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Monday, 30 April 2012

Sumpango Festival, Guatemala

Written by Sophia Efthymiou
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In the ‘Western’ developed world I think we’d all agree that memorials for our departed beloved are scarcely an annual event. When they do come about, they tend to be quite low key, somber affairs. You will experience quite the opposite, should you find yourself in Guatemala, Mexico or a handful of other Latin American countries on November the 1st. Think bustling, colorful and warm. Throw in some indigenous artistic masterpieces and a lot of spirit. This is ‘Dia de los Muertos’, in English ‘Day of the Dead’. Ancient indigenous peoples such as the Incas, Mayans and Aztecs in Latin America each used to perform different rituals to honor the dead. Following the influence of Catholic All Saints Day, brought to the region by the Spanish and Portuguese conquistadores, these traditions developed into the modern day Dia de los Muertos.

Common to the festive day in several countries, families congregate in cemeteries and adorn their loved ones’ graves with food and flowers, particularly Marigolds.


What happens in Guatemala on Dia de los Muertos is unique and nothing short of spectacular. One of the largest and most popular festivals in the country is hosted in Sumpango in the state of Sacatepequez. Ample public transport is available to and from the event, about an hour by bus from Antigua or half an hour from Guatemala City.



Months of preparation go into making the stars of the festival; the ‘barriletes gigantes’ (giant kites), all for the glory of one day where they will be displayed and flown in front of the huge crowd. They are a labor of love; made from an infinite number of cuttings of tissue paper, creating dazzling shapes and figures reflecting culture, vibrancy and meaning. Many kites are designed with messages to honor the deceased and they vary from small (under 3 meters!) to absolutely gigantic, 12 meters plus in diameter. The craft and structure that goes into setting up the giant kites is phenomenal and a true vision of teamwork. Bamboo sticks tied in a star fashion, line the back of the delicately made kites to provide structure and stability while on display.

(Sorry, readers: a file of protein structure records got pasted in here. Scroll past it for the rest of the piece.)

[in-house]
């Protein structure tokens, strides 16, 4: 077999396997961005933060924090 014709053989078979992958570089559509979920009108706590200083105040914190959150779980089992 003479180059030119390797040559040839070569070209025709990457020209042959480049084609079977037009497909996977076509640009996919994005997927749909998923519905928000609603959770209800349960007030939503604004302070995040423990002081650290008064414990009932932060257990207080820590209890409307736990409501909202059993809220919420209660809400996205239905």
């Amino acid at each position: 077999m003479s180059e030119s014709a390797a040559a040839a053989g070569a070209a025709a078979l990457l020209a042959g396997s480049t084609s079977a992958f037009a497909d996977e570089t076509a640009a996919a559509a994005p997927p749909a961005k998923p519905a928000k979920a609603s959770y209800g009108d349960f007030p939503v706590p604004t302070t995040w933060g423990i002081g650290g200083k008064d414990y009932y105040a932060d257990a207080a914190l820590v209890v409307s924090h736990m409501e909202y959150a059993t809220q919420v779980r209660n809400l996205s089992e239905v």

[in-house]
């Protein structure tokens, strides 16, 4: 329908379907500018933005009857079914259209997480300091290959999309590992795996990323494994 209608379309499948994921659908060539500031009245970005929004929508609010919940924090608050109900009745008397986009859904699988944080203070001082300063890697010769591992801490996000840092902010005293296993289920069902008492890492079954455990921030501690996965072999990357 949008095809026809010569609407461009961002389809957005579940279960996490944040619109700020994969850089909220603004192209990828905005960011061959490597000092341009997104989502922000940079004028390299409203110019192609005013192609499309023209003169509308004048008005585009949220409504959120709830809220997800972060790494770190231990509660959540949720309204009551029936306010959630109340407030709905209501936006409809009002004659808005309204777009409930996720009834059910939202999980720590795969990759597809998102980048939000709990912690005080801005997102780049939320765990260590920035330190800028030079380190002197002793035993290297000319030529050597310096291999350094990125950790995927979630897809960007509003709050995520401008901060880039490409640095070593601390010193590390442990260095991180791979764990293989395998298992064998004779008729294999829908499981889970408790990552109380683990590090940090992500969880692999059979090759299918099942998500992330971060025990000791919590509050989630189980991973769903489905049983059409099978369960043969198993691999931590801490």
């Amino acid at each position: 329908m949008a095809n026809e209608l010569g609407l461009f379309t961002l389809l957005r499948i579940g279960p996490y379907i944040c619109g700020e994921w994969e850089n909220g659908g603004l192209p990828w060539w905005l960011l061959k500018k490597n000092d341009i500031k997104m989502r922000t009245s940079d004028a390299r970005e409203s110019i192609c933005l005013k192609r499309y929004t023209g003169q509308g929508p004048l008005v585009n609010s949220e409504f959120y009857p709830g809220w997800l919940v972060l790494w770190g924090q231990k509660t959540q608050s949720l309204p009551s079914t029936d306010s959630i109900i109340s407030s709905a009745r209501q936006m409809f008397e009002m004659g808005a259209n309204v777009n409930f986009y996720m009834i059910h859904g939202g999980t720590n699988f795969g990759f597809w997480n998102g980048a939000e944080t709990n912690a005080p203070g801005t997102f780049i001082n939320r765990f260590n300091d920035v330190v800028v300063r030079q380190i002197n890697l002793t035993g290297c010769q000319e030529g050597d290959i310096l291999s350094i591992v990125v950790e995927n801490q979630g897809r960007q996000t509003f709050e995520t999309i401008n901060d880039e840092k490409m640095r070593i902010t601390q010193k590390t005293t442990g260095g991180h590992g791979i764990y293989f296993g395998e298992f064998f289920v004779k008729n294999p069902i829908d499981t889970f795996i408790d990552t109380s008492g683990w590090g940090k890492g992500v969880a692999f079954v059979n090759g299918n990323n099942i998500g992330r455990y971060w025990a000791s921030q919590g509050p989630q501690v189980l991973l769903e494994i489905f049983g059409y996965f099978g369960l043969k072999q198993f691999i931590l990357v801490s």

Upon entering the ‘campo’ there is quite a clear setup; benches in the stand to the left, kites being arranged, admired, tied and hoisted up to a standing position to the right. The vast majority of the crowd is native, quite a refreshing sight if you’ve just arrived from tourist-saturated Antigua. Children and mothers with babies on their backs, in glorious multi-colored traditional Mayan fabrics chatter and mingle as the men work on the kites. Though the local food and drink stands line only two edges of the field, the smell of sizzling chilies, onions and meat is enough to magnetize people from all over. The clapping sound of women flattening corn tortillas is a welcome sound to my ears that lets me know something tasty is on its way. The mobile ice cream man, popcorn man and everything-else man are of course dotted around and will approach you at some point, wherever you may be!



You can take your time to get up close to the kites. It is the best way to witness all the care and creativity that goes into making them. Read the messages, see how they have
chosen to pay tribute to the spirits of the dead. I loved watching the teams carefully erect the kites, rising to heights taller than all the men put together. In the midst of all the preparation, children with smaller kites run across the field hoping to catch the wind and connect with souls in the heavens.






In the main show, starting with the small kites, the crowd awaits anxiously to see them fly. Steady hums of cheer from the audience fill the silence as hopefuls are given three attempts to get their kite soaring. The ambience is thrilling, especially as the kites get larger and heavier. Many of the giant kites are made for the design competition rather than for flying, that is if they survive the forces of Mother Nature throughout the evening.





The other tradition that differentiates the Guatemalan celebration from any other is the dish ‘Fiambre’. The belief is that we must keep the dead satisfied. Family devotion is sustained in the form of cooking Fiambre, a cold salad combining many ingredients of their choice and leaving it by the loved one’s grave. Originally they used the relative’s favorite foods but common ones are maize corn, eggs and cold meats. Tread carefully if you visit the cemetery, which is a short but stimulating walk from the kite field. After you turn the first corner, immediately space is at a premium down the narrow cobbled streets. Lined with market stalls, the pace slows down but this allows you to marvel at the trinkets, the fabrics and the distinctive handmade jewelry on offer. If spending more money doesn’t interest you, the sound of the sellers’ cries or the rugged but also quite angelic busking music will. I’m pretty sure the acoustic guitar duo that I heard were just jamming in their front yard, to the visitors’ content.

In the cemetery some graves are small yet colorful, while others are embellished to the point of resembling small houses with larger crosses, more flowers and even patio features. Families bring feasts and spend the day picnic-style celebrating the lives of the dead together.

The festival has a positive atmosphere and is carnival-esque at times, nonetheless it’s still a sensitive occasion. It is a day for the locals (and thankfully hasn't been developed into a tourist trap!); one that is a very important part of their religion and ancient tradition. It will certainly enrich anyone’s visit should they have the chance to witness it.



©Sophia Efthymiou


Last modified on Sunday, 16 December 2012

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